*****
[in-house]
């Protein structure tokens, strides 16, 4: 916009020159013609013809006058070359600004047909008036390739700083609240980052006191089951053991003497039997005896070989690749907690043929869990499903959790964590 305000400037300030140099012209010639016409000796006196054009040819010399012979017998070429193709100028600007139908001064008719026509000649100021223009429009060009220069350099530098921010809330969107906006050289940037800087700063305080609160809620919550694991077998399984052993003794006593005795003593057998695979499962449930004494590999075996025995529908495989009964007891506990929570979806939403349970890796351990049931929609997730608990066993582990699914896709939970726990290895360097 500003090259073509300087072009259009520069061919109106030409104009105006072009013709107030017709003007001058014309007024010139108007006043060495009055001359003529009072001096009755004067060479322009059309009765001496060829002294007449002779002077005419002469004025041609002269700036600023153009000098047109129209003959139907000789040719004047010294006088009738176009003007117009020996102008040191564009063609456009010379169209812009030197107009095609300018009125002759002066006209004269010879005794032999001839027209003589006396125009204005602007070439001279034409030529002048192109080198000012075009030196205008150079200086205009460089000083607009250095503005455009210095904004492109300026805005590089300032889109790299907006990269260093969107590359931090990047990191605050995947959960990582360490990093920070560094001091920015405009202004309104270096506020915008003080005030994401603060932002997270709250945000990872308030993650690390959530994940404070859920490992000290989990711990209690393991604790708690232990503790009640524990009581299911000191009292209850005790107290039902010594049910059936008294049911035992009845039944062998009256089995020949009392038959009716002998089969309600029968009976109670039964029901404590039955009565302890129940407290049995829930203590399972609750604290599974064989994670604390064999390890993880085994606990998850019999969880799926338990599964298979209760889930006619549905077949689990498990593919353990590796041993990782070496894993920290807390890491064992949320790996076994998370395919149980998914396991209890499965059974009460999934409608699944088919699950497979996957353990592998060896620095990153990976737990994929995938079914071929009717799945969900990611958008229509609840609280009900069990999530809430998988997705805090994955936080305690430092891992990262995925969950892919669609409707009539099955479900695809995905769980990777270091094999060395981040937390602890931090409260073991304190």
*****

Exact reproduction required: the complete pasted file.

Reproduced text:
[in-house]
């Protein structure tokens, strides 16, 4: 916009020159013609013809006058070359600004047909008036390739700083609240980052006191089951053991003497039997005896070989690749907690043929869990499903959790964590 305000400037300030140099012209010639016409000796006196054009040819010399012979017998070429193709100028600007139908001064008719026509000649100021223009429009060009220069350099530098921010809330969107906006050289940037800087700063305080609160809620919550694991077998399984052993003794006593005795003593057998695979499962449930004494590999075996025995529908495989009964007891506990929570979806939403349970890796351990049931929609997730608990066993582990699914896709939970726990290895360097 500003090259073509300087072009259009520069061919109106030409104009105006072009013709107030017709003007001058014309007024010139108007006043060495009055001359003529009072001096009755004067060479322009059309009765001496060829002294007449002779002077005419002469004025041609002269700036600023153009000098047109129209003959139907000789040719004047010294006088009738176009003007117009020996102008040191564009063609456009010379169209812009030197107009095609300018009125002759002066006209004269010879005794032999001839027209003589006396125009204005602007070439001279034409030529002048192109080198000012075009030196205008150079200086205009460089000083607009250095503005455009210095904004492109300026805005590089300032889109790299907006990269260093969107590359931090990047990191605050995947959960990582360490990093920070560094001091920015405009202004309104270096506020915008003080005030994401603060932002997270709250945000990872308030993650690390959530994940404070859920490992000290989990711990209690393991604790708690232990503790009640524990009581299911000191009292209850005790107290039902010594049910059936008294049911035992009845039944062998009256089995020949009392038959009716002998089969309600029968009976109670039964029901404590039955009565302890129940407290049995829930203590399972609750604290599974064989994670604390064999390890993880085994606990998850019999969880799926338990599964298979209760889930006619549905077949689990498990593919353990590796041993990782070496894993920290807390890491064992949320790996076994998370395919149980998914396991209890499965059974009460999934409608699944088919699950497979996957353990592998060896620095990153990976737990994929995938079914071929009717799945969900990611958008229509609840609280009900069990999530809430998988997705805090994955936080305690430092891992990262995925969950892919669609409707009539099955479900695809995905769980990777270091094999060395981040937390602890931090409260073991304190």